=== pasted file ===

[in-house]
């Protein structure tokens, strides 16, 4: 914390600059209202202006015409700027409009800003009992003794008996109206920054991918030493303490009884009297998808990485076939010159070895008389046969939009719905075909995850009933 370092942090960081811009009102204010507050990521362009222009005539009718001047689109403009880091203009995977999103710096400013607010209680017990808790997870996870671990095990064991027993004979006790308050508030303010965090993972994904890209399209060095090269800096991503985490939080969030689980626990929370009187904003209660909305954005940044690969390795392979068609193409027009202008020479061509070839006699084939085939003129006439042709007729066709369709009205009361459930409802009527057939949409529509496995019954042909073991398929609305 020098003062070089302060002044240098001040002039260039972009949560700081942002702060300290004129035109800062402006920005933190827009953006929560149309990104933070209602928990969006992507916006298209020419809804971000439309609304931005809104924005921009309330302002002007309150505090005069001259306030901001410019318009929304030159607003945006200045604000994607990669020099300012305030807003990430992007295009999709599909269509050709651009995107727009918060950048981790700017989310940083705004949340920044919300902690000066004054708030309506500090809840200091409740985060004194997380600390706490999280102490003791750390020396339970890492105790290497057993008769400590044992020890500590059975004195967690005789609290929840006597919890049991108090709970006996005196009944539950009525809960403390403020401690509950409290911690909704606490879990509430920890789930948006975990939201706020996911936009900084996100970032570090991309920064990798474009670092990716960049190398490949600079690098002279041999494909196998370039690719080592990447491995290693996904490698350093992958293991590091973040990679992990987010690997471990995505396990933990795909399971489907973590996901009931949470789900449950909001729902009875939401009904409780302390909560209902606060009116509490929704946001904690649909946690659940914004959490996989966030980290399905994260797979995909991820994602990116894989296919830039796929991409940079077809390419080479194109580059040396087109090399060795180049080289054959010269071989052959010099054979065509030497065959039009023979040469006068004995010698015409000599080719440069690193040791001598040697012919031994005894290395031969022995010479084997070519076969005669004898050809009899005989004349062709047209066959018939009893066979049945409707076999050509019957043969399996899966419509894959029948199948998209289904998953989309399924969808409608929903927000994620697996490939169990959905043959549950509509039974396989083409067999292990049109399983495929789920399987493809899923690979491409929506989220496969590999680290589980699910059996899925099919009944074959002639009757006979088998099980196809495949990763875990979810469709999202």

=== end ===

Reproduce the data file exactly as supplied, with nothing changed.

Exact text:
[in-house]
């Protein structure tokens, strides 16, 4: 914390600059209202202006015409700027409009800003009992003794008996109206920054991918030493303490009884009297998808990485076939010159070895008389046969939009719905075909995850009933 370092942090960081811009009102204010507050990521362009222009005539009718001047689109403009880091203009995977999103710096400013607010209680017990808790997870996870671990095990064991027993004979006790308050508030303010965090993972994904890209399209060095090269800096991503985490939080969030689980626990929370009187904003209660909305954005940044690969390795392979068609193409027009202008020479061509070839006699084939085939003129006439042709007729066709369709009205009361459930409802009527057939949409529509496995019954042909073991398929609305 020098003062070089302060002044240098001040002039260039972009949560700081942002702060300290004129035109800062402006920005933190827009953006929560149309990104933070209602928990969006992507916006298209020419809804971000439309609304931005809104924005921009309330302002002007309150505090005069001259306030901001410019318009929304030159607003945006200045604000994607990669020099300012305030807003990430992007295009999709599909269509050709651009995107727009918060950048981790700017989310940083705004949340920044919300902690000066004054708030309506500090809840200091409740985060004194997380600390706490999280102490003791750390020396339970890492105790290497057993008769400590044992020890500590059975004195967690005789609290929840006597919890049991108090709970006996005196009944539950009525809960403390403020401690509950409290911690909704606490879990509430920890789930948006975990939201706020996911936009900084996100970032570090991309920064990798474009670092990716960049190398490949600079690098002279041999494909196998370039690719080592990447491995290693996904490698350093992958293991590091973040990679992990987010690997471990995505396990933990795909399971489907973590996901009931949470789900449950909001729902009875939401009904409780302390909560209902606060009116509490929704946001904690649909946690659940914004959490996989966030980290399905994260797979995909991820994602990116894989296919830039796929991409940079077809390419080479194109580059040396087109090399060795180049080289054959010269071989052959010099054979065509030497065959039009023979040469006068004995010698015409000599080719440069690193040791001598040697012919031994005894290395031969022995010479084997070519076969005669004898050809009899005989004349062709047209066959018939009893066979049945409707076999050509019957043969399996899966419509894959029948199948998209289904998953989309399924969808409608929903927000994620697996490939169990959905043959549950509509039974396989083409067999292990049109399983495929789920399987493809899923690979491409929506989220496969590999680290589980699910059996899925099919009944074959002639009757006979088998099980196809495949990763875990979810469709999202």